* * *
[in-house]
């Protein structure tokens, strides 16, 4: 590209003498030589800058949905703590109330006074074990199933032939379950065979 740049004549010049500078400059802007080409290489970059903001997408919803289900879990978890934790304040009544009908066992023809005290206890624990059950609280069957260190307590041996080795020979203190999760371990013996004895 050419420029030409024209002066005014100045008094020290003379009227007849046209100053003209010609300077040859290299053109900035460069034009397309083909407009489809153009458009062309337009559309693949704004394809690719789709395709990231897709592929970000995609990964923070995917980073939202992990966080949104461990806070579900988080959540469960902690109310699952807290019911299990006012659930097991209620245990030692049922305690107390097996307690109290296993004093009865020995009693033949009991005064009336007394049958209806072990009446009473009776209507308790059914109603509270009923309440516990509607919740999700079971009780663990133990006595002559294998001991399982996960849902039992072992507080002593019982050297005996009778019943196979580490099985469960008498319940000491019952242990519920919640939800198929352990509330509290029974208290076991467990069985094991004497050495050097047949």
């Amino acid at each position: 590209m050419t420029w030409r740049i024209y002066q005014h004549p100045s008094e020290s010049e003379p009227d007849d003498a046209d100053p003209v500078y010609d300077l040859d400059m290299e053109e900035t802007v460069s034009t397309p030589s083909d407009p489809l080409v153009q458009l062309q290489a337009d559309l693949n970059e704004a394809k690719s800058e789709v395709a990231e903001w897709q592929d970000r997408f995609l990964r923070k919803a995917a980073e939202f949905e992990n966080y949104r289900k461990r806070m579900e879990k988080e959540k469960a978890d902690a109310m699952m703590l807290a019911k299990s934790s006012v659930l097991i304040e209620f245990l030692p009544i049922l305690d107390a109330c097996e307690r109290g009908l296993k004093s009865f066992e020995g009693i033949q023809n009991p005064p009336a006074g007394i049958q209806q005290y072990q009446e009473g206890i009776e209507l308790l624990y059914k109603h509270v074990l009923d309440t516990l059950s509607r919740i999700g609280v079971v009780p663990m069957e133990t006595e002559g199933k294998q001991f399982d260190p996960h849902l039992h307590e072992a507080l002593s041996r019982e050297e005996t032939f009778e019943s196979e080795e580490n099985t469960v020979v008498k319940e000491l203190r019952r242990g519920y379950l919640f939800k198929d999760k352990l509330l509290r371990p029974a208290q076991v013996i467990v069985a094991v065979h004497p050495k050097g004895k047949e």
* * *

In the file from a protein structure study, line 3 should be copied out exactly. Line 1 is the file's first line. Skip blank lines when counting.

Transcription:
């Amino acid at each position: 590209m050419t420029w030409r740049i024209y002066q005014h004549p100045s008094e020290s010049e003379p009227d007849d003498a046209d100053p003209v500078y010609d300077l040859d400059m290299e053109e900035t802007v460069s034009t397309p030589s083909d407009p489809l080409v153009q458009l062309q290489a337009d559309l693949n970059e704004a394809k690719s800058e789709v395709a990231e903001w897709q592929d970000r997408f995609l990964r923070k919803a995917a980073e939202f949905e992990n966080y949104r289900k461990r806070m579900e879990k988080e959540k469960a978890d902690a109310m699952m703590l807290a019911k299990s934790s006012v659930l097991i304040e209620f245990l030692p009544i049922l305690d107390a109330c097996e307690r109290g009908l296993k004093s009865f066992e020995g009693i033949q023809n009991p005064p009336a006074g007394i049958q209806q005290y072990q009446e009473g206890i009776e209507l308790l624990y059914k109603h509270v074990l009923d309440t516990l059950s509607r919740i999700g609280v079971v009780p663990m069957e133990t006595e002559g199933k294998q001991f399982d260190p996960h849902l039992h307590e072992a507080l002593s041996r019982e050297e005996t032939f009778e019943s196979e080795e580490n099985t469960v020979v008498k319940e000491l203190r019952r242990g519920y379950l919640f939800k198929d999760k352990l509330l509290r371990p029974a208290q076991v013996i467990v069985a094991v065979h004497p050495k050097g004895k047949e």